Stenhammar Symphony No. 2

Author: 
Robert Layton

Stenhammar Symphony No. 2

  • Symphony No. 2
  • Excelsior!

This is the first recording of Stenhammar’s G minor Symphony to be made by a non-Swedish orchestra. Its predecessors, apart from those listed above, by Sixten Eckerberg (Radiotjanst – nla), Tor Mann (RCA – nla) and Stig Westerberg (Caprice, 4/80 – nla), have all been with either the Gothenburg or Stockholm orchestras. Petter Sundkvist, a young Swedish conductor in his mid-thirties, draws very good results from the Royal Scottish National Orchestra and conducts this work with evident feeling.
This symphony grows more glorious with every hearing and this time is no exception. Sundkvist realizes its moments of poetry (the G minor oboe cry in the first movement, track 1, 3'30'' or the lovely woodwind solos in the scherzo, track 3, 1'58'') with a natural ardour and eloquence and without the slightest expressive self-indulgence. I like his handling of the finale with its fugal and fugato episodes very much. He builds up the architecture of the symphony impressively. Per-Goran Bergfors’s notes are excellent and he tells us that this new recording is the first to embody all the corrections made by the composer in the autograph score preserved in the Royal Musical Academy Library in Stockholm.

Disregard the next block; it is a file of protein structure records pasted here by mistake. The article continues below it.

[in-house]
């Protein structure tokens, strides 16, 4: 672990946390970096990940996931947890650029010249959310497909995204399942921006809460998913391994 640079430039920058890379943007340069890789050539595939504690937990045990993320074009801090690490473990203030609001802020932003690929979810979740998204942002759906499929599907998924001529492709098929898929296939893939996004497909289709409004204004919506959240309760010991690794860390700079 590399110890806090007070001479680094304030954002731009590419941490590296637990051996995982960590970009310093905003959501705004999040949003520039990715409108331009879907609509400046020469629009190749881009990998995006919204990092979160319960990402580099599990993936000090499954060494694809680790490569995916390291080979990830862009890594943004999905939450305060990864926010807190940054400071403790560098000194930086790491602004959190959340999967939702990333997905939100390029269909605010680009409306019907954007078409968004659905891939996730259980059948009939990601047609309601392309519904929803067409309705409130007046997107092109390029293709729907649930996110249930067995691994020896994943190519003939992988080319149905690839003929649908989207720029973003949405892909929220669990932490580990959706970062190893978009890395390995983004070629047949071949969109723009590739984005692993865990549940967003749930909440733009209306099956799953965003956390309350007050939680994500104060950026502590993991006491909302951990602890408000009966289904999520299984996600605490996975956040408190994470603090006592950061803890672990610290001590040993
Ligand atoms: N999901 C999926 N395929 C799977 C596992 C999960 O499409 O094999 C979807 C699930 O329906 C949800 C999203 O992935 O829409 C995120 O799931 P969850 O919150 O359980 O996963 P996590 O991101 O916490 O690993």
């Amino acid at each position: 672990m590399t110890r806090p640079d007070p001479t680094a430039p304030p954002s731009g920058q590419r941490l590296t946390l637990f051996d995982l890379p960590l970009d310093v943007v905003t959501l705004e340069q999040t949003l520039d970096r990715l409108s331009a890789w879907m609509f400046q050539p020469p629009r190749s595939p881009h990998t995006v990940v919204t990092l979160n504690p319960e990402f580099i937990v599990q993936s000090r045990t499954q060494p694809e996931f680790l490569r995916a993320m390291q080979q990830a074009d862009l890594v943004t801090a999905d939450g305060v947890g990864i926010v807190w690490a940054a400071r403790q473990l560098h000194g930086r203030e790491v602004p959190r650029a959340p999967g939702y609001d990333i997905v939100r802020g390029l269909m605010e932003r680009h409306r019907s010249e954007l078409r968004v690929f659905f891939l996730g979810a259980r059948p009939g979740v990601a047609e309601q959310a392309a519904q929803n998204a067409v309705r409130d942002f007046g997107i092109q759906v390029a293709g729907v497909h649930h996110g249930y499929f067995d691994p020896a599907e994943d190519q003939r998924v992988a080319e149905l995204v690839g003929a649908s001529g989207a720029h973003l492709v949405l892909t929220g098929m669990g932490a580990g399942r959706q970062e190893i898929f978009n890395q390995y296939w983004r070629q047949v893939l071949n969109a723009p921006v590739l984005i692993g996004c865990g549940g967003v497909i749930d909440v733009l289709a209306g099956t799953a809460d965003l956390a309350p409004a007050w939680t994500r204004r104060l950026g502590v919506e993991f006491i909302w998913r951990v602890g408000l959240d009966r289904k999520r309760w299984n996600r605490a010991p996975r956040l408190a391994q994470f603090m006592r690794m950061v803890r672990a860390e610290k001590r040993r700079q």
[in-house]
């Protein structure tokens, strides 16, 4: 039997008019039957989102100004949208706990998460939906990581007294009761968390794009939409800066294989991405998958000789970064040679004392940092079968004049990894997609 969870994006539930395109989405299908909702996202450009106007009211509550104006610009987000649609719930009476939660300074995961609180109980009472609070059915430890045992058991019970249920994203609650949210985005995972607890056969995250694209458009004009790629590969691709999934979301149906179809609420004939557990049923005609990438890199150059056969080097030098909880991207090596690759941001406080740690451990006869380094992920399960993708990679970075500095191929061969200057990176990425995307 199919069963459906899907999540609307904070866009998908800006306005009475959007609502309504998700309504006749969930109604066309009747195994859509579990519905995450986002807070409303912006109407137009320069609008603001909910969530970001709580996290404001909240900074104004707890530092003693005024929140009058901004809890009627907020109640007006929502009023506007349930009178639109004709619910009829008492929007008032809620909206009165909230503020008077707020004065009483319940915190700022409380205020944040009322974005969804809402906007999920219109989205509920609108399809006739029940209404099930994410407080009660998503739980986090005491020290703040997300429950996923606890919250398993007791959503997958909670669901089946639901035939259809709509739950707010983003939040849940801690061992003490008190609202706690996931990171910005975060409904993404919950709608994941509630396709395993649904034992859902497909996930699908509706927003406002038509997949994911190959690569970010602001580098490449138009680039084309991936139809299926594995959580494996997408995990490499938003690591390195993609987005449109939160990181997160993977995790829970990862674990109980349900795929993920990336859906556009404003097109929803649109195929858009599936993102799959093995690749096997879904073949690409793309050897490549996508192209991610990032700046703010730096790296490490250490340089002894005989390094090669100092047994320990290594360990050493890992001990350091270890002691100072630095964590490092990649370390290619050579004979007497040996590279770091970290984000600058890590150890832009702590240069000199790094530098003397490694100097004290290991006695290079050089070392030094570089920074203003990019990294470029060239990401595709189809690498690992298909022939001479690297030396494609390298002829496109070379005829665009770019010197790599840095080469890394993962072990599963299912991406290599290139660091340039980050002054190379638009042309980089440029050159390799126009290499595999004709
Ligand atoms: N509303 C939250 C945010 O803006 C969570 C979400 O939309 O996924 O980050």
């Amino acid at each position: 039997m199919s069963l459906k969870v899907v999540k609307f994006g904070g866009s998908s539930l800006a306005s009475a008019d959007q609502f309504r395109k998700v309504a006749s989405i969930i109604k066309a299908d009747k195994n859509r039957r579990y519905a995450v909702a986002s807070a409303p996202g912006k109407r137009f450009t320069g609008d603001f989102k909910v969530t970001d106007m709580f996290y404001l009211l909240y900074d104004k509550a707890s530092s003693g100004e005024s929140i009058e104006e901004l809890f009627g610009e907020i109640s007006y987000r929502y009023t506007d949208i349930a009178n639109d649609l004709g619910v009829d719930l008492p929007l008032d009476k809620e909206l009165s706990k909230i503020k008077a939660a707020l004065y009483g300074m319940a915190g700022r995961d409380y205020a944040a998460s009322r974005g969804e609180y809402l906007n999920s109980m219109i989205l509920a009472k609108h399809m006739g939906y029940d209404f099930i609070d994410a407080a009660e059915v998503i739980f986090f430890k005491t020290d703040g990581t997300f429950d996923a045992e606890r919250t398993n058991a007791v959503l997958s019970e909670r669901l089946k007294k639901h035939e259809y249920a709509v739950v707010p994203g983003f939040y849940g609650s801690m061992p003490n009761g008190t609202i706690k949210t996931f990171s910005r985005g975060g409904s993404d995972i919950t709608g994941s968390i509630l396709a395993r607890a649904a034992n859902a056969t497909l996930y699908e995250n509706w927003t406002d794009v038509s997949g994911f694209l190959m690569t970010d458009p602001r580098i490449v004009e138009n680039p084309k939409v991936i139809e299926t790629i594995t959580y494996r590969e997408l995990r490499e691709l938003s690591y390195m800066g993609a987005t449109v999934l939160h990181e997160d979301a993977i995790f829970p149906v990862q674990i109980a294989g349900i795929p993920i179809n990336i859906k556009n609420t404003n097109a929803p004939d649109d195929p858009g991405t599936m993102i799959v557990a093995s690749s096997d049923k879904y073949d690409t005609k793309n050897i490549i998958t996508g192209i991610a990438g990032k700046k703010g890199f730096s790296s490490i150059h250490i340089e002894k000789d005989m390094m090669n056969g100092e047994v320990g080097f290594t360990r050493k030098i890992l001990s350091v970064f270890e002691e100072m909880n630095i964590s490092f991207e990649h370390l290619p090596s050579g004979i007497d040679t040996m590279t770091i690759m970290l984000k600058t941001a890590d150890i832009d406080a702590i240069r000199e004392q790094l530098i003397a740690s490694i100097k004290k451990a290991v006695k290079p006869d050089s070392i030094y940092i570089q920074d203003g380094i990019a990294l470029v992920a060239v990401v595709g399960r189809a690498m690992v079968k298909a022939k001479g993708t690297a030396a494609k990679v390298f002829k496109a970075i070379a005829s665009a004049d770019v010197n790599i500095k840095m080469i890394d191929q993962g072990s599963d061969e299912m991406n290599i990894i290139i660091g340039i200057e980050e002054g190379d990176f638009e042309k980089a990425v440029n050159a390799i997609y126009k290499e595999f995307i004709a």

Apart from its competitive price, how does it compare with either of the Gothenburg versions listed above? Well Sundkvist’s reading of both the symphony and the much earlier but exhilarating Excelsior! overture can more than hold its own with any of them, even if the recording doesn’t. The acoustic is a shade on the dryish side and there is more bloom on the strings in the Gothenburg rivals listed above. (It so happens that I have been listening to the 1988 Chandos recording of Kalinnikov’s First Symphony made in the same venue, the Henry Wood Hall, Glasgow, in which the strings have a greater warmth and sheen.) Notwithstanding this caveat, the quality of the performance is such as to deserve a strong recommendation, and the sound, if not ideal, is perfectly well detailed and admirably clean.'

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